Last week the Federal Trade Commission released its follow-up report on how the food industry markets to children. The media spin is mostly about reduced expenditures, which could be good thing. But is it for real? I asked Bruce Bradley, who worked for fifteen years as a marketer at companies like General Mills, Pillsbury, and Nabisco. He has a different interpretation of what’s going on.
Archive for 2012
Is Big Food Playing Games with Data Reported to Feds on Marketing to Children? A Q&A with ex-industry insider Bruce Bradley
Feds’ Nutritionism Approach to Food Industry “Progress” on Marketing to Children – Q&A with registered dietitian Andy Bellatti
Last week the Federal Trade Commission released its follow-up report on how the food industry markets to children. The agency praised companies for minor improvements in the nutritional profile of some products aimed at children. I asked registered dietitian Andy Bellatti for his take on the FTC’s approach.
By Nicholas Freudenberg* and Michele Simon
While the nation grapples with how 27 lives were lost in small-town America last Friday, the bigger question is, how are so many lives lost all year around in cities big and small? The public health profession – whose primary aim is prevention – is at least partly to blame for the nation’s failure to address gun violence.
The recent announcement by USDA that the agency is relaxing (for now) its new limits on meat and grains has garnered mixed reactions from advocates. Some such as Bettina Siegel say the flexibility is needed while others such as Marion Nestle are calling out the politics. I asked Amie Hamlin, executive director of the New York Coalition for Healthy School Food, for her reaction. Hamlin’s group has been pushing for more plant-based options in New York schools for years and knows the issues well. – MS
Last week, the National League of Cities, which represents over 19,000 cities, villages and towns, hosted its annual meeting in Boston, with one of its three aims to “strengthen neighborhoods and families.” What better way to accomplish that goal than to challenge fast food’s influence in their communities? While a couple of conference sessions featured First Lady Michelle Obama’s Let’s Move! program, missing from the agenda was the role fast food plays in communities. That’s why Corporate Accountability International released a report and action guide earlier this year called “Slowing down fast food: A policy guide for healthier kids and families” – to fill this void. Read rest at Corporate Accountability International…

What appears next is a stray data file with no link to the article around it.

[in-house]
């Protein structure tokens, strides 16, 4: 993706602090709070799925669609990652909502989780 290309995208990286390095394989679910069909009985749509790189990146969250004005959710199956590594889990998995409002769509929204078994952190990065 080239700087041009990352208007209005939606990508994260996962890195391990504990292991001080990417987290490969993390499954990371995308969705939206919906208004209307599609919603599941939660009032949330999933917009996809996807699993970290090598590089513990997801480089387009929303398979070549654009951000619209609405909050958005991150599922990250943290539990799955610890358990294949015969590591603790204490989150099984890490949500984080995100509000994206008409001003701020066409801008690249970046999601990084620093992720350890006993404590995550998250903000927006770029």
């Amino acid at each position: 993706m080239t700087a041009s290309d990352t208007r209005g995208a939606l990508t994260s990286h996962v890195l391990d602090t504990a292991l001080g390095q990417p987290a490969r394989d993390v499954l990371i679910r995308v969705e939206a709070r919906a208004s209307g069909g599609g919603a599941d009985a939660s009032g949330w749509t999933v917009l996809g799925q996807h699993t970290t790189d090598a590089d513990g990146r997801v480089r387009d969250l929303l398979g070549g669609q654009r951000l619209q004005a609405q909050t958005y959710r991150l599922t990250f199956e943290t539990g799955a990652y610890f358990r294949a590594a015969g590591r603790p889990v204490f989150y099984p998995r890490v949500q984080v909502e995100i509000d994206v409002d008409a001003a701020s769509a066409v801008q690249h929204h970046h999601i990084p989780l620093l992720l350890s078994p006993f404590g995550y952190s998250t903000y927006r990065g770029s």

The most under-reported and neglected aspect of the good food movement is the 20 million workers who toil every day—often under inhumane conditions—harvesting fields, killing and cutting up animals, packing boxes, driving trucks, cooking meals, ringing up orders, serving tables, and cleaning up the mess. Recognizing this reality is the idea behind International Food Workers Week hosted by the Food Chain Workers Alliance, during which numerous actions are being held, including solidarity with the striking Walmart workers planned for Black Friday.
I recently gave several talks at the American Public Health Association conference, an annual gathering of some 12,000 enthusiastic public health professionals. In years past, not many presentations (other than my own) focused on the role of corporations to harm the public’s health. I am happy to report this is changing, as numerous panels struck such a theme. The following is a summary of my talk on the recent failed attempt by the federal government to rein in junk food marketing to children, and why it’s time to set a new and much bolder course to fix this problem.
Timing of AAAS statement on GMO labeling is highly suspicious
With about a week to go before California voters head to the polls to decide the fate of Proposition 37, which would require GMO foods to be labeled, I expected an already ugly campaign to get even uglier.
But the latest gift to the No on 37 campaign smells especially bad. Last week, the American Association for the Advancement of Science (AAAS – goes by “Triple A-S”) released this “statement” on GMO labeling that sounds like it was drafted by Monsanto. The statement ends with the non-scientific but very quote-worthy conclusion that “mandating such a label can only serve to mislead and falsely alarm consumers.” While Prop 37 is never mentioned, what purpose could the timing serve other than persuading Californians to vote no on the measure?
Over the decades, the right wing has done a pretty good job brainwashing the American public into thinking that “trial lawyers” are evil and greedy. That meme has come in handy in the No on Prop 37 campaign’s scaremongering about imaginary “shakedown lawsuits.” (Read more on Prop 37.) So that got me thinking, it’s high-time to refurbish the image of lawyers, especially those fighting against Big Food. (See my post from July, Top 10 Lawyers Working to Improve the Food System for a good start.)
The following three stories have all been in the news in just the past week. Each illustrates the important role of lawyers in helping to curb various harms of our industrialized food system. Watch this space for more stories like these. And if you know any lawyers, please give them a hug; they could probably use it.
Environmental groups win challenge to gene-altered crops on National Wildlife Refuges in South
Full disclosure: Each of these stories involves lawyers from the Center for Food Safety, where I am a consultant. However, I did not write this on their behalf.